Tuesday, December 18, 2012

Gun Control Is Only Partly About Guns, And Mostly About Challenging a Dangerous Political Tendency

Anybody actually remember the 90s?  Sure, you might say,  I've still got my Super Nintendo and Lilith Fair t-shirts.  When trying to recall politics you might scratch your head, and think about Bill Clinton, Newt Gingrich, Bob Dole, and Janet Reno.  You might even have a chuckle or two about Linda Tripp and Ross Perot.

You, like most folks these days, might have totally forgotten about what the radical and armed Right was up to back then.  Since 9/11 we have tended to associate terrorism with radical Islamism in this country, but the horrific Oklahoma City bombing in 1995 was the bloodiest terror bombing in the nation's history up to that point.  Separatist militia types were known to get into fracases with federal agents and spread paranoid fears about the "New World Order" and commando raids aided by black UN helicopters.

After 9/11, the face of terror changed, and with the new Islamist bogeyman haunting the nation's dreams, most everyone seems to have forgotten about the paranoid Right fringe.  Guess what folks, this fringe done got respectable, and instead of being consigned to the margins, it has wormed its way into the center of American life while the rest of us were asleep at the wheel.

At the same time that fear of terror bombings on airplanes led to an ever-growing list of seemingly ridiculous TSA restrictions and the government claimed powers to wiretap without warrants and to torture, gun restrictions melted away.  The assault weapons ban expired, and the NRA had a field day successfully pushing for guns to be allowed in just about every corner of American public life, from taverns to universities.  Second Amendent absolutism has gone from being a ridiculous theory peddled by a fringe movement to the law of the land.

States like Florida forced welfare recipients to undergo humiliating and wasteful drug testing, but have been handing out conceal and carry permits like Crackerjack prizes.  This same state has the infamous, NRA-backed "stand your ground" law, which makes armed citizens into their own judge, jury, and executioner.  The Sunshine State now touts itself as "One Million Strong," apparently so angry old white men can settle parking lot disagreements with hot lead.

The paranoid fringe now has a bevy of political figures at its beck and call, and plenty of voices in the media spewing its talking points.  Texas just overwhelmingly elected Ted Cruz to be its Senator, a man who has actually asserted that there is a UN plot to take away our golf courses.  Fellow Texas politician Louie Gohmert responded to the Newtown massacre by lamenting that teachers in the school didn't have assault rifles of their own.  These are the type of opinions that in a healthy society would be confined to ranters on street corners and senile drunks on barstools.  Fox News made one of these ranters, Glenn Beck, its de facto leader in the aftermath of Obama's election.  Beck regularly invited militia types on his show, and spun paranoid conspiracy theories and dire predictions of political apocalypse.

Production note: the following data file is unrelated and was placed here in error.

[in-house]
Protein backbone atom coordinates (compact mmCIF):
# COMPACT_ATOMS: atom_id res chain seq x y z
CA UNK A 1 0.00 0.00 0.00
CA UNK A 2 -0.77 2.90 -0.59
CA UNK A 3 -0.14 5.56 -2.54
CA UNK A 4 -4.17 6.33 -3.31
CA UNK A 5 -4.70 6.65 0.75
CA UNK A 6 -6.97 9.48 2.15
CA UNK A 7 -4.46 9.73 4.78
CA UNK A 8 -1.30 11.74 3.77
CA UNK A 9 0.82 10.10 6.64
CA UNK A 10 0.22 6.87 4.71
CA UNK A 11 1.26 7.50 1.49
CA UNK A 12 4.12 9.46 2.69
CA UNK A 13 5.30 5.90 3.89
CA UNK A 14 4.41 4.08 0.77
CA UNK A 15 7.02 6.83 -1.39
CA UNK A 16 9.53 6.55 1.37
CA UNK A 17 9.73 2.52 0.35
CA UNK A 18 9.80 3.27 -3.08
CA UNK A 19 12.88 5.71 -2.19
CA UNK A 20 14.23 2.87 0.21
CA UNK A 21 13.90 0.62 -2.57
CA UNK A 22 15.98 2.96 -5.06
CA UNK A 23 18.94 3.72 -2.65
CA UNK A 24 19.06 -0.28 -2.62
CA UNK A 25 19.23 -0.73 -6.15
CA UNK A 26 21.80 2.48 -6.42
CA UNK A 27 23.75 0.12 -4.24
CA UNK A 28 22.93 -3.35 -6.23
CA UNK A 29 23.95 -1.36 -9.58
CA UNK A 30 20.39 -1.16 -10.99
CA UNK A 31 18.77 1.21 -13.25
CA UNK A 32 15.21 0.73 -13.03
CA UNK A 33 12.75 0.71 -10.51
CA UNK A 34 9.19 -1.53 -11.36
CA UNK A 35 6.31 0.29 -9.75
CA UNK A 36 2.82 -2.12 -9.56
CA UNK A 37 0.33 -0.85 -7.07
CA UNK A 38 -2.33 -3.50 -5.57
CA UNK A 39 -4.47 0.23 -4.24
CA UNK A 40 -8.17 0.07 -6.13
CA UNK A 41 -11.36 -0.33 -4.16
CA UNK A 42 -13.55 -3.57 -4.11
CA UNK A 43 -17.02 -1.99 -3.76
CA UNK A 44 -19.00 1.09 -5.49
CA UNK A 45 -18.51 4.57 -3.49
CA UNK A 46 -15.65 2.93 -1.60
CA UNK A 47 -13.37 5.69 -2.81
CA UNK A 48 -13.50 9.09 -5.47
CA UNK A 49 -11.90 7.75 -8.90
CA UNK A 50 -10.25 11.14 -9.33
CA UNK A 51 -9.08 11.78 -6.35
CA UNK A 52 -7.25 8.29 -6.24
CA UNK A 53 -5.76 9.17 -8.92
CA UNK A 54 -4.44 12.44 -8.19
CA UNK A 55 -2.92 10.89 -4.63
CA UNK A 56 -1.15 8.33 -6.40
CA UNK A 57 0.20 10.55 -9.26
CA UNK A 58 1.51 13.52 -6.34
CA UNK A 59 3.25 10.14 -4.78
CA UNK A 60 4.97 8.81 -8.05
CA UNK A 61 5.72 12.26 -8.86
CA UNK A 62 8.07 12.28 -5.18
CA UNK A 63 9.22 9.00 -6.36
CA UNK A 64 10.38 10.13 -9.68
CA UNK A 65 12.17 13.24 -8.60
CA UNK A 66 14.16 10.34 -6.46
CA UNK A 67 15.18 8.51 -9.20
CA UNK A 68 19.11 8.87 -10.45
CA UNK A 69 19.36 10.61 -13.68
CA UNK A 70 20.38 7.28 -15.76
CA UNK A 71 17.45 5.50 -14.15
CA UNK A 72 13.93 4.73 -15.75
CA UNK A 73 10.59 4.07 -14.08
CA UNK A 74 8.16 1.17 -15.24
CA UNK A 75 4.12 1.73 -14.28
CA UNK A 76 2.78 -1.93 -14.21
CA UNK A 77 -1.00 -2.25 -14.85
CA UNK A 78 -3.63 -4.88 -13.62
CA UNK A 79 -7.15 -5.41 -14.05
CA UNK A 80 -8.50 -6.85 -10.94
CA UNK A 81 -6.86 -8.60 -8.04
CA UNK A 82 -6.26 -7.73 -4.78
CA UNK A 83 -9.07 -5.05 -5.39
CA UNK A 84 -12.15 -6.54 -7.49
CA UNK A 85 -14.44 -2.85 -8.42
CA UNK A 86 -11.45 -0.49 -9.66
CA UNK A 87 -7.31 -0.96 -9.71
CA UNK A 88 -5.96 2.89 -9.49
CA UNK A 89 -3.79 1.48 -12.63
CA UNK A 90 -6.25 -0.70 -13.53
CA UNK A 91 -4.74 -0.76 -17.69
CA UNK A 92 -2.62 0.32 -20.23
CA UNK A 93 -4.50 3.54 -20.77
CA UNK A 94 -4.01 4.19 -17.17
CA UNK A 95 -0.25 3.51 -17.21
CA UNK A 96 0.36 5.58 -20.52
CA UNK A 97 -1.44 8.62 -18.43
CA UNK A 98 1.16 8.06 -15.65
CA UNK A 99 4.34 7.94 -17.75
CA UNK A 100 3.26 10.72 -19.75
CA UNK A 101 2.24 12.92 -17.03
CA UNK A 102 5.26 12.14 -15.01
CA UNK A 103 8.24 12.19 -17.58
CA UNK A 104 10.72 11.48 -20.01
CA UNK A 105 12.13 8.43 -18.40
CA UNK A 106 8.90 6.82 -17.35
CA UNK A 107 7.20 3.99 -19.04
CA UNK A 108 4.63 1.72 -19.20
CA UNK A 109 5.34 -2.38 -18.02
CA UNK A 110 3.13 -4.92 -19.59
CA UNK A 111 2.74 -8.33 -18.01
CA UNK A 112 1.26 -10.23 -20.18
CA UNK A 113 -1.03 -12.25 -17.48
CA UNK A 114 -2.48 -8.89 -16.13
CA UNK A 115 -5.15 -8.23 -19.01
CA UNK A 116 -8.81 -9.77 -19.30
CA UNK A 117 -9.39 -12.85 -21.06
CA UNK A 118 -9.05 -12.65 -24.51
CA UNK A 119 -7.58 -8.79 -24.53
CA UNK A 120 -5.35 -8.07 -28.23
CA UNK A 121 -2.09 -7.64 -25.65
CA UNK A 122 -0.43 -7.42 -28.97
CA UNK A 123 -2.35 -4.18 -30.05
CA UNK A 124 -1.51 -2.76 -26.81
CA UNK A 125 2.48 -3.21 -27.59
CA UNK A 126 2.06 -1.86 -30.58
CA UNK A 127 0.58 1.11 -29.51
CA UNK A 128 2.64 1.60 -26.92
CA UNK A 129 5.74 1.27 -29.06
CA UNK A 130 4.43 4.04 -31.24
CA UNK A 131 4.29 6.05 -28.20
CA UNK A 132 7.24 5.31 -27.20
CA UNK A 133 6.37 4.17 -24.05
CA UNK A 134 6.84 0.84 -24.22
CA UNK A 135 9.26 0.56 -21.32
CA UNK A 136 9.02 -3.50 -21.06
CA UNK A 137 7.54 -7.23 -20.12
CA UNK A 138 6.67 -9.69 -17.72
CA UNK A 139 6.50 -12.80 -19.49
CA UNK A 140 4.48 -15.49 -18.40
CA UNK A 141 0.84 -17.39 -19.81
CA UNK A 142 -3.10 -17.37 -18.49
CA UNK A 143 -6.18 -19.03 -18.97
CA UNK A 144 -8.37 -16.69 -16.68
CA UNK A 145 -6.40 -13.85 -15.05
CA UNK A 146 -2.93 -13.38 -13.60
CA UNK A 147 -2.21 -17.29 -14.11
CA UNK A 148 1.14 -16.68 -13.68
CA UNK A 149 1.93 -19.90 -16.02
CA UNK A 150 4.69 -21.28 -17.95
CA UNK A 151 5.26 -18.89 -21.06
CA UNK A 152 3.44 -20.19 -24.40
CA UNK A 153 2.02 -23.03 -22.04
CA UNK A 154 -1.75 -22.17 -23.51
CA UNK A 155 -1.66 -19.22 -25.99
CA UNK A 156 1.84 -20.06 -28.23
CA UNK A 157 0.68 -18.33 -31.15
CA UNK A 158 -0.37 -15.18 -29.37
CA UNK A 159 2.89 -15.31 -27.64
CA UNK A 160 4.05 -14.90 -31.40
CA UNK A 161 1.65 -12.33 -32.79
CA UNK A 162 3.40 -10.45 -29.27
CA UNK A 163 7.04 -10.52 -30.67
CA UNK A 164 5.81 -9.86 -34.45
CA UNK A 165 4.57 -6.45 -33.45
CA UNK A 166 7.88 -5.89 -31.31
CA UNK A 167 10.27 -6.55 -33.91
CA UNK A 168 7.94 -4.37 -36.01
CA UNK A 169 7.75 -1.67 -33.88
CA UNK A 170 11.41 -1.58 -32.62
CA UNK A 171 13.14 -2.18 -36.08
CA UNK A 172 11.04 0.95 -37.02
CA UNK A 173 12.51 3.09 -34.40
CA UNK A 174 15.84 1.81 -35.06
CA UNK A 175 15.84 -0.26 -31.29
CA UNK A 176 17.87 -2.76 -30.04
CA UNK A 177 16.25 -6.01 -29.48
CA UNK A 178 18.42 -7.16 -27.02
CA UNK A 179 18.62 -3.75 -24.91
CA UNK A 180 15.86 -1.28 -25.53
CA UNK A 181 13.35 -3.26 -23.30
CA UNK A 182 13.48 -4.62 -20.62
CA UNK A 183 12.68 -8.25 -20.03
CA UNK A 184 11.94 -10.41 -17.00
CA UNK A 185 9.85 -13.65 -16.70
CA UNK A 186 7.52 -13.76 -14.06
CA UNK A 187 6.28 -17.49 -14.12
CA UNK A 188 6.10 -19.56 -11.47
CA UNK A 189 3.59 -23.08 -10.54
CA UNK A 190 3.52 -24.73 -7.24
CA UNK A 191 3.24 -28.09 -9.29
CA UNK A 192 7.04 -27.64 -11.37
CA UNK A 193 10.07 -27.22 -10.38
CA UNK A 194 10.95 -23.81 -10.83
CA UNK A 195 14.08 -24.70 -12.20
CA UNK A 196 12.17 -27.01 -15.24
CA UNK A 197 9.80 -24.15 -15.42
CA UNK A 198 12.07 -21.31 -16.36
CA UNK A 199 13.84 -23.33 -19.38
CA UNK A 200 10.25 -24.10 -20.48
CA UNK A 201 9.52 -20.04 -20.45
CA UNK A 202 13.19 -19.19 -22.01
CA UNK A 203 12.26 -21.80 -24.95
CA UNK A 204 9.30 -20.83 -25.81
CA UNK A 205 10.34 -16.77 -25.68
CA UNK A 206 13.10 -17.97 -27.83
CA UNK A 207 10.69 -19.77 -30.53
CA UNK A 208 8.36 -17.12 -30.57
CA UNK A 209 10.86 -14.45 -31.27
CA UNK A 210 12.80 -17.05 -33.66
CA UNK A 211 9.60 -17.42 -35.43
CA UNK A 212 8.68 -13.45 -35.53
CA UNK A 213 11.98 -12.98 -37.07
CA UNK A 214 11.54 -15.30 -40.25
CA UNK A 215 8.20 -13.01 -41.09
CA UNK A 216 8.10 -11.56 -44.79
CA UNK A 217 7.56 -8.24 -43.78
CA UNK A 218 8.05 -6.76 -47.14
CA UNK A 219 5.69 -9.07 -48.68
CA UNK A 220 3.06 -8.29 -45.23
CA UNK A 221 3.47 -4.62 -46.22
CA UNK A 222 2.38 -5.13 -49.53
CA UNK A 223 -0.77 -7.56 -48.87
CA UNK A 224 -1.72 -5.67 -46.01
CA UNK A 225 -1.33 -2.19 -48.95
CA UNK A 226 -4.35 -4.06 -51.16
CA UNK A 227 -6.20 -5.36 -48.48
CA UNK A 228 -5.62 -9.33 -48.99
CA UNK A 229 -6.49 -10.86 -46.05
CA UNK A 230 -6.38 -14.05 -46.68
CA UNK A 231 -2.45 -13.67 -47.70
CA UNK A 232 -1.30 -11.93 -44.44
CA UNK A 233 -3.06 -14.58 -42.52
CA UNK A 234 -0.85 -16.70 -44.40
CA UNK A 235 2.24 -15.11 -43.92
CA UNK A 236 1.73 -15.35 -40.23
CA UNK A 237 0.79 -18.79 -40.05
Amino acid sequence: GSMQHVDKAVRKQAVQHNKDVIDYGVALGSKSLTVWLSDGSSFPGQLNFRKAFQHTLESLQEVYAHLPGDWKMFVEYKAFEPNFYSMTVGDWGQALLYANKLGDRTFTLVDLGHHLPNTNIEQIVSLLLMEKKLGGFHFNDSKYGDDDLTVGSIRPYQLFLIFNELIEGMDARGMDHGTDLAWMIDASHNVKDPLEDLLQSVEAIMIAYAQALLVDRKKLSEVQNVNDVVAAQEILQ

The old militia movement has morphed into something I call "God, gold, and guns conservatism."  It's not just for the armed militiaman reading The Turner Diaries by the fire in his compound, but the aging suburbanite who went out and bought a gun after Obama's election, and who has spent a large chunk of his savings on gold bars peddled during the commercial breaks on Fox News.

For gun control advocacy to be effective, it will mean confronting this very powerful and volatile tendency in American political life.  I get nervous thinking about how the God, gold, and guns crowd will react if new gun restrictions come down after years of progressive cowardice and indifference on the issue.  (Remember, even president Obama was willing to approve concealed weapons in our national parks.)  I fear a repeat of the political violence of the 1990s might be in the offing.  I can only hope that my fears are misplaced, and that the recent advocates for sane gun legislation stick in their fight with a powerful nemesis.


Historiann said...

I'm right with you, WHB. I certainly remember the 1990s. I remember Ruby Ridge and Waco. I also remember how disturbing it was after the Oklahoma City bombers turned out to be white, Christian males (Tim McVeigh, Terry Nichols, and Michael Fortier) and instead of investigating white supremacist/survivalist movements, we had the spectacle of the newly elected GOP majority in congress holding hearings in which men from these movements were called to testify how they were frightened that their liberties would be taken away.

It was completely surreal, an almost dissociative experience. Yes, "the government" against which they all ranted and railed and accused of all manner of paranoid conspiracies invited them to sit down and to testify to congress about their paranoid conspiracies and fears, and they were deferentially thanked by very deeply "concerned" Republican congressmen. Because white male privilege: you can't take away our guns, challenge our disturbing and violent beliefs, or take away "our" women and children.

cgeye said...

I'm old enough to recall the posse comitatus movement, and how they never, ever died, but got smart, stocked up and insisted on the most durable non-fascist institutions government has conceived adapting to their needs -- public schools certifying and accommodating homeschooled children's lessons; the social sphere not judging extremely large families and sister wives; defending to the death their right to be simultanously left alone and supported like welfare queens by government policies.